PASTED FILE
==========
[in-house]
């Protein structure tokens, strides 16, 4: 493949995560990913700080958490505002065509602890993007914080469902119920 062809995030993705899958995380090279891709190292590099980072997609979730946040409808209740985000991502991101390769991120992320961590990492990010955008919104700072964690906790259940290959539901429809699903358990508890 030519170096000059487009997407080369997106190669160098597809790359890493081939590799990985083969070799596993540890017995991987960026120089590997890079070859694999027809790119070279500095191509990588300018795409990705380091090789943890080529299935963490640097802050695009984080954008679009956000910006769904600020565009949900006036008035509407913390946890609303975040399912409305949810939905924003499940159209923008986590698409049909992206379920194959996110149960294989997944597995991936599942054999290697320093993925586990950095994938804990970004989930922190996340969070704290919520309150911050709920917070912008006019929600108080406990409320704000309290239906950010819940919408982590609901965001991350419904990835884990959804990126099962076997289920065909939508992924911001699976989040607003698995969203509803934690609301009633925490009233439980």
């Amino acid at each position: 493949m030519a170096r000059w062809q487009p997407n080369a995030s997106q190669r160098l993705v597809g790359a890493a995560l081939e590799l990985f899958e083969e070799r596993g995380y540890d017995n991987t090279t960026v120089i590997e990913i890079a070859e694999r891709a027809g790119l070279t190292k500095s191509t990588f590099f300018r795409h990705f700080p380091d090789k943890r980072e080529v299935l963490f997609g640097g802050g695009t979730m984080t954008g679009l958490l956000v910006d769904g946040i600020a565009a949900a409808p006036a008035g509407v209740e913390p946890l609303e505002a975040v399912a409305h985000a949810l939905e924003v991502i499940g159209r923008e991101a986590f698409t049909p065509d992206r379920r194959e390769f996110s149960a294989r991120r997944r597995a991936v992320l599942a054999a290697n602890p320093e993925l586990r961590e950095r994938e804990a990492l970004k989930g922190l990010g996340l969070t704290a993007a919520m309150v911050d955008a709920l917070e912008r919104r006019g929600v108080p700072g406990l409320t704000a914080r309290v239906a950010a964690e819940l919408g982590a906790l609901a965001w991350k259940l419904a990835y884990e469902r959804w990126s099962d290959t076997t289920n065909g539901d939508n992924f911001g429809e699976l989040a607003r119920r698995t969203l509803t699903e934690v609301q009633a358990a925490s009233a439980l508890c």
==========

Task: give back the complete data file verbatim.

[in-house]
């Protein structure tokens, strides 16, 4: 493949995560990913700080958490505002065509602890993007914080469902119920 062809995030993705899958995380090279891709190292590099980072997609979730946040409808209740985000991502991101390769991120992320961590990492990010955008919104700072964690906790259940290959539901429809699903358990508890 030519170096000059487009997407080369997106190669160098597809790359890493081939590799990985083969070799596993540890017995991987960026120089590997890079070859694999027809790119070279500095191509990588300018795409990705380091090789943890080529299935963490640097802050695009984080954008679009956000910006769904600020565009949900006036008035509407913390946890609303975040399912409305949810939905924003499940159209923008986590698409049909992206379920194959996110149960294989997944597995991936599942054999290697320093993925586990950095994938804990970004989930922190996340969070704290919520309150911050709920917070912008006019929600108080406990409320704000309290239906950010819940919408982590609901965001991350419904990835884990959804990126099962076997289920065909939508992924911001699976989040607003698995969203509803934690609301009633925490009233439980």
């Amino acid at each position: 493949m030519a170096r000059w062809q487009p997407n080369a995030s997106q190669r160098l993705v597809g790359a890493a995560l081939e590799l990985f899958e083969e070799r596993g995380y540890d017995n991987t090279t960026v120089i590997e990913i890079a070859e694999r891709a027809g790119l070279t190292k500095s191509t990588f590099f300018r795409h990705f700080p380091d090789k943890r980072e080529v299935l963490f997609g640097g802050g695009t979730m984080t954008g679009l958490l956000v910006d769904g946040i600020a565009a949900a409808p006036a008035g509407v209740e913390p946890l609303e505002a975040v399912a409305h985000a949810l939905e924003v991502i499940g159209r923008e991101a986590f698409t049909p065509d992206r379920r194959e390769f996110s149960a294989r991120r997944r597995a991936v992320l599942a054999a290697n602890p320093e993925l586990r961590e950095r994938e804990a990492l970004k989930g922190l990010g996340l969070t704290a993007a919520m309150v911050d955008a709920l917070e912008r919104r006019g929600v108080p700072g406990l409320t704000a914080r309290v239906a950010a964690e819940l919408g982590a906790l609901a965001w991350k259940l419904a990835y884990e469902r959804w990126s099962d290959t076997t289920n065909g539901d939508n992924f911001g429809e699976l989040a607003r119920r698995t969203l509803t699903e934690v609301q009633a358990a925490s009233a439980l508890c």